It’s no secret that a healthy, balanced diet is one of the best ways for us humans to enjoy longer, happier lives. It’s also no secret that obesity amongst humans in the U.S. is on the rise. Despite being aware of the serious, potentially fatal health risks associated with overeating, poor food choices, and lack of exercise, many of us still tend to ignore what we know is good for us.
So what about our pets? Do we understand the serious health risks obesity poses for them? And even if we understand, can we do for our beloved animals what we so often are unable to do for ourselves?
Sadly, the answer to this is a large “no.” Here are some statistics to help you get educated about the risks of pet obesity, tips on how to tell if your pet is heavier than they should be, and resources to help your pup go from flab to fit.
Pet obesity affects more than half of all dogs in the U.S.
According to the Association for Pet Obesity Prevention (APOP), 54% of U.S. dogs are overweight. Founded in 2005 by Dr. Ernie Ward, a leader and visionary in the area of pet nutrition and weight loss, APOP is the most trusted resource for pet obesity information. APOP’s latest info tells us that an astounding 35 million of these dogs are considered overweight and 6.7 million are considered clinically obese.
According to a Purina Lifespan Study, overweight pets live 2 years less that pets who maintain a healthy bodyweight.
Kudos to Nestle Purina PetCare for investing their time and money to show the world another reason why not maintaining an ideal body condition for your dog can have devastating effects on their long-term health. The study took place over 14 years, with 48 dogs that were separated into 2 different groups. Though all of the dogs were fed a nutritionally complete diet, the amount of food they were fed differed between the 2 groups.
The results were astonishing. The study clearly showed that the dogs who maintained their ideal body condition lived a longer and healthier life.
Not only does obesity cause our beloved pets an earlier death, it also leads to a host of other diseases while they are still with us.
6 Most Common Risk Factors of Overweight pets:
- Osteoarthritis and poor joint health
- Insulin resistance and type 2 diabetes
- Cranial cruciate ligament injury
- Heart and respiratory disease
- Kidney disease
Taking Charge of Your Dog’s Health
So TopDog’s message to American dog owners is this: Enough already! Let’s work together to change this – for ourselves, our children, and of course, our pets.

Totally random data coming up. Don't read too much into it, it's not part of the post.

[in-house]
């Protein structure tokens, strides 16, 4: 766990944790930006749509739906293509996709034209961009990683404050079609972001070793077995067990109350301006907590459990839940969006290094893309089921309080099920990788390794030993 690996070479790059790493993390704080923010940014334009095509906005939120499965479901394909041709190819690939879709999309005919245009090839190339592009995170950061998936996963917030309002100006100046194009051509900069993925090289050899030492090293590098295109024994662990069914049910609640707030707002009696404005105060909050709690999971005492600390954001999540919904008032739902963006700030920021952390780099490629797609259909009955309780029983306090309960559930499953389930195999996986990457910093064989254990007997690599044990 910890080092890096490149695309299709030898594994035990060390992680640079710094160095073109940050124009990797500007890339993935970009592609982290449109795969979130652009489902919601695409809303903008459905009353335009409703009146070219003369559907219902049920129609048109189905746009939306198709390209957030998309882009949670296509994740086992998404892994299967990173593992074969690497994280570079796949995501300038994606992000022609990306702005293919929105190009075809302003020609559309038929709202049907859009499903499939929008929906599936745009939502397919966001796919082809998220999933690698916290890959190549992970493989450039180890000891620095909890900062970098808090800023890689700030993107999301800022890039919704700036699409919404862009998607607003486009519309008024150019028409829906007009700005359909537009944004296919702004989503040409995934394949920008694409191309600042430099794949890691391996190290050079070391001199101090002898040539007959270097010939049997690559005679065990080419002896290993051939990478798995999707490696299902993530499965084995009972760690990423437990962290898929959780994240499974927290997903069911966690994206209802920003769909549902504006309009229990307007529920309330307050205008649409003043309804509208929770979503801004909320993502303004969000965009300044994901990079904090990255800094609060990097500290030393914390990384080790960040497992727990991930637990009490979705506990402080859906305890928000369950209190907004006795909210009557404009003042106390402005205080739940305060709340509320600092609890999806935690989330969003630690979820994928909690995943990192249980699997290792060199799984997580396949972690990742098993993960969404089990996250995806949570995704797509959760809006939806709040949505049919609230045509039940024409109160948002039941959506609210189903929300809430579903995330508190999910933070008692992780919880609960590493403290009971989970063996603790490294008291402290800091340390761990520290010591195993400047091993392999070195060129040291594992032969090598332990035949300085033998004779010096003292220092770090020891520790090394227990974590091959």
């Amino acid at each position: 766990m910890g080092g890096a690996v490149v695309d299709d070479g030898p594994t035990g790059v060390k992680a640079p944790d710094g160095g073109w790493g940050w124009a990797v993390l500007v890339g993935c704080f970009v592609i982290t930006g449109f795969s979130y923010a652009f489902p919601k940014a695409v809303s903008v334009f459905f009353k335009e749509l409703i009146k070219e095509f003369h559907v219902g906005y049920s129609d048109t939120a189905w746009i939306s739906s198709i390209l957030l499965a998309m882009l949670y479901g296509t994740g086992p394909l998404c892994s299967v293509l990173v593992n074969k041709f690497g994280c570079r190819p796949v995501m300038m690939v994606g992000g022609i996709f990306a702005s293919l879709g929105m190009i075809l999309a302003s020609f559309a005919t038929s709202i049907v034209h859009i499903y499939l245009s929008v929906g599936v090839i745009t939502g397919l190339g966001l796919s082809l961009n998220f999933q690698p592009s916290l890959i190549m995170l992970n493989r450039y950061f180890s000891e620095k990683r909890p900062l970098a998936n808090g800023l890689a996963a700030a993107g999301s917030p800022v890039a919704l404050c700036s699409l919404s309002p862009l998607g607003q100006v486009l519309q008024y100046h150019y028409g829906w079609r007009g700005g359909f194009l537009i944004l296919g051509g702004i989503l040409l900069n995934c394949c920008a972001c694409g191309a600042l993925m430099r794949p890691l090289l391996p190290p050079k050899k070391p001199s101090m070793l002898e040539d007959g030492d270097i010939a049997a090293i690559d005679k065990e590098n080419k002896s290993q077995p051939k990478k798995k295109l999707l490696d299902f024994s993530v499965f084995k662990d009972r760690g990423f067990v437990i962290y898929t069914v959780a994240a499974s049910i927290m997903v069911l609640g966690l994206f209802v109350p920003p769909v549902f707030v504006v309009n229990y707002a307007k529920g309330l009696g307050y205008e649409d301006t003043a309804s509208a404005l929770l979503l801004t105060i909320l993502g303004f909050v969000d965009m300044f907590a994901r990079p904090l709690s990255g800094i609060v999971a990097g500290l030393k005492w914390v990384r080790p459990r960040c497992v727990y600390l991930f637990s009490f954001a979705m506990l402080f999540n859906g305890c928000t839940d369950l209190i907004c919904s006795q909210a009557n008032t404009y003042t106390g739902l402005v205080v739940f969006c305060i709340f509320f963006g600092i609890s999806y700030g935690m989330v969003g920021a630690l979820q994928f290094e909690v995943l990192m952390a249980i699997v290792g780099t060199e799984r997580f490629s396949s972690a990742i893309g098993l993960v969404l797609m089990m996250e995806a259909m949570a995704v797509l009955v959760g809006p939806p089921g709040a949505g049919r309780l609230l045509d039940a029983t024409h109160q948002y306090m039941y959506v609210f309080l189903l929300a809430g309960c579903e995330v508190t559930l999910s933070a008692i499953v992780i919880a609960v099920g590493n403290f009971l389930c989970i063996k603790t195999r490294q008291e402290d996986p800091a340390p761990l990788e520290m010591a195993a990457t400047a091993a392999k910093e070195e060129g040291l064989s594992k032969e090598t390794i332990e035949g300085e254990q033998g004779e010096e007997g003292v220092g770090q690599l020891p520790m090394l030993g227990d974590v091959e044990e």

On a positive note, barring actual disease processes that lead to excess weight in animals, we as pet owners have full control over the food that our dogs consume which means you can start making positive impacts as soon as you want. You can check out our full guide to a healthy weight HERE
Barring actual disease processes that lead to excess weight in animals, we as pet owners have full control over the food that our dogs consume. It’s time to get educated on how we can tip the scales back in our pets’ favor. You can check out our guide here.
Tips to Tell If Your Pet Is Overweight
Here’s a bonus statistic for you: 9 out of 10 owners of overweight pets mistakenly identify their pets’ weight as normal. To start searching for a solution, we first need to recognize there’s a problem. The most fail-safe way to tell if your pet is overweight is to take them to your veterinarian for a diagnosis.
Here are a few simple tips you can do at home to start the inquiry process:
- Are their ribs difficult to detect beneath their fat? Placing your hands on the sides of their chest, you should be able to easily feel their ribs.
- Is their stomach sagging? Just as in humans, this is a pretty clear indication your pet has packed on too many pounds
- Is their back broad and flat? This is another sign they’re too wide on the sides.
- Are they hourglass-shaped? Both dogs and cats should have a nice taper at their waist, between their abdomen, and where their hips go into the socket. If they’re overweight, they’ll be oval-shaped rather than hourglass.
What You Can Do About It
As we always say, education, education, education. The more you know, the better equipped you’ll be as an advocate for your dog’s health. If you suspect your pet is overweight or obese, schedule an appointment with your veterinarian to make a plan for diet and exercise changes.
There is also a wealth of resources online to help you. For more information, you can check out:
Association for Pet Obesity Prevention: http://petobesityprevention.org/
Dr. Ernie Ward: https://www.drernieward.com/
Purina ProPlan: https://www.proplan.com/dogs/dog-care/purinas-landmark-life-span-study-in-dogs/
Now is the time to take a good hard look at your pet’s weight and ask yourself if something needs to be done. If you don’t help them get back to being the healthiest, happiest version of themselves, no one will.